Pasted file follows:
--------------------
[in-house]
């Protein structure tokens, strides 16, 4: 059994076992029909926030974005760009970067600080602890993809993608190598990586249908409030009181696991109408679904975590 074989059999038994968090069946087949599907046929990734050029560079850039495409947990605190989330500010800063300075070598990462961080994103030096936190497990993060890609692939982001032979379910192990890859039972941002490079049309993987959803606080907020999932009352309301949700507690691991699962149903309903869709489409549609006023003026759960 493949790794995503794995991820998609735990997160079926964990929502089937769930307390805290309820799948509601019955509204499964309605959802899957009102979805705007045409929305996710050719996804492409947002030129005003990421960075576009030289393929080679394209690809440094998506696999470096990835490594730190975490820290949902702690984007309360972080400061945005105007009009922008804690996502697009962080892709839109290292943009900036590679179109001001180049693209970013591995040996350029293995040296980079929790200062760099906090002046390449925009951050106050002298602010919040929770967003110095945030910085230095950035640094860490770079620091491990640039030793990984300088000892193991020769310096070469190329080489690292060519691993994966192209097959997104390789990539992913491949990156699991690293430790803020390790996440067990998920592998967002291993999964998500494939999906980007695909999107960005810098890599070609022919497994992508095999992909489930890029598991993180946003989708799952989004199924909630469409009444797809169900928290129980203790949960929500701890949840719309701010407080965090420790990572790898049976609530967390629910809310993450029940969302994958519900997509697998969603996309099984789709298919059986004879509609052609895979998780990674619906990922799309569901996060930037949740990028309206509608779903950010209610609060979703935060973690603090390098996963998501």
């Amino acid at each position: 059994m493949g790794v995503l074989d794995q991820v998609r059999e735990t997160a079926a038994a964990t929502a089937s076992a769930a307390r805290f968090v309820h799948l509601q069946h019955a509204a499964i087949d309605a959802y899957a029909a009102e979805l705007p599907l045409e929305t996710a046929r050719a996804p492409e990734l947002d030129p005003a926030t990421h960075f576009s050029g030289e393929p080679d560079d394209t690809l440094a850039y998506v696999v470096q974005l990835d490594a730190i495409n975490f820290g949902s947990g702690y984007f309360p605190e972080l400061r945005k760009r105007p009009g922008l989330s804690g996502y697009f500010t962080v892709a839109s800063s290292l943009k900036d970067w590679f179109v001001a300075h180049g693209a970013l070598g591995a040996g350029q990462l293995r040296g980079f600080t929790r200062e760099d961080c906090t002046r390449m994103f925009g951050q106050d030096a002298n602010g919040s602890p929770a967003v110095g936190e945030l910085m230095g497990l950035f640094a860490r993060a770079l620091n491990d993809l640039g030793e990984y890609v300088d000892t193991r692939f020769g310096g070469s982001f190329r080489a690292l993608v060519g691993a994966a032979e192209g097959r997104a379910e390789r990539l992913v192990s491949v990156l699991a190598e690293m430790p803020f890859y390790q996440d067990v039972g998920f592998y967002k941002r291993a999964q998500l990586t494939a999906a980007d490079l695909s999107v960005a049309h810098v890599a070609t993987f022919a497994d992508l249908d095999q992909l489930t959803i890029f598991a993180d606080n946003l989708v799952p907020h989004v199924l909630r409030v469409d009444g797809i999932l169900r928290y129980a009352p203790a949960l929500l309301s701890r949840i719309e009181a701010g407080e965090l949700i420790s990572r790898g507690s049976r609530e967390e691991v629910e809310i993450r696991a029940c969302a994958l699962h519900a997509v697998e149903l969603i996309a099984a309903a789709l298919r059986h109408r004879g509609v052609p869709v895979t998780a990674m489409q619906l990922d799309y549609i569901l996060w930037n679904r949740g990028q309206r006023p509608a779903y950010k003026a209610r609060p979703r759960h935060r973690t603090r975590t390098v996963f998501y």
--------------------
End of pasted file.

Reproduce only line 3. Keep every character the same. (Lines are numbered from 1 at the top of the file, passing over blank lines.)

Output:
């Amino acid at each position: 059994m493949g790794v995503l074989d794995q991820v998609r059999e735990t997160a079926a038994a964990t929502a089937s076992a769930a307390r805290f968090v309820h799948l509601q069946h019955a509204a499964i087949d309605a959802y899957a029909a009102e979805l705007p599907l045409e929305t996710a046929r050719a996804p492409e990734l947002d030129p005003a926030t990421h960075f576009s050029g030289e393929p080679d560079d394209t690809l440094a850039y998506v696999v470096q974005l990835d490594a730190i495409n975490f820290g949902s947990g702690y984007f309360p605190e972080l400061r945005k760009r105007p009009g922008l989330s804690g996502y697009f500010t962080v892709a839109s800063s290292l943009k900036d970067w590679f179109v001001a300075h180049g693209a970013l070598g591995a040996g350029q990462l293995r040296g980079f600080t929790r200062e760099d961080c906090t002046r390449m994103f925009g951050q106050d030096a002298n602010g919040s602890p929770a967003v110095g936190e945030l910085m230095g497990l950035f640094a860490r993060a770079l620091n491990d993809l640039g030793e990984y890609v300088d000892t193991r692939f020769g310096g070469s982001f190329r080489a690292l993608v060519g691993a994966a032979e192209g097959r997104a379910e390789r990539l992913v192990s491949v990156l699991a190598e690293m430790p803020f890859y390790q996440d067990v039972g998920f592998y967002k941002r291993a999964q998500l990586t494939a999906a980007d490079l695909s999107v960005a049309h810098v890599a070609t993987f022919a497994d992508l249908d095999q992909l489930t959803i890029f598991a993180d606080n946003l989708v799952p907020h989004v199924l909630r409030v469409d009444g797809i999932l169900r928290y129980a009352p203790a949960l929500l309301s701890r949840i719309e009181a701010g407080e965090l949700i420790s990572r790898g507690s049976r609530e967390e691991v629910e809310i993450r696991a029940c969302a994958l699962h519900a997509v697998e149903l969603i996309a099984a309903a789709l298919r059986h109408r004879g509609v052609p869709v895979t998780a990674m489409q619906l990922d799309y549609i569901l996060w930037n679904r949740g990028q309206r006023p509608a779903y950010k003026a209610r609060p979703r759960h935060r973690t603090r975590t390098v996963f998501y």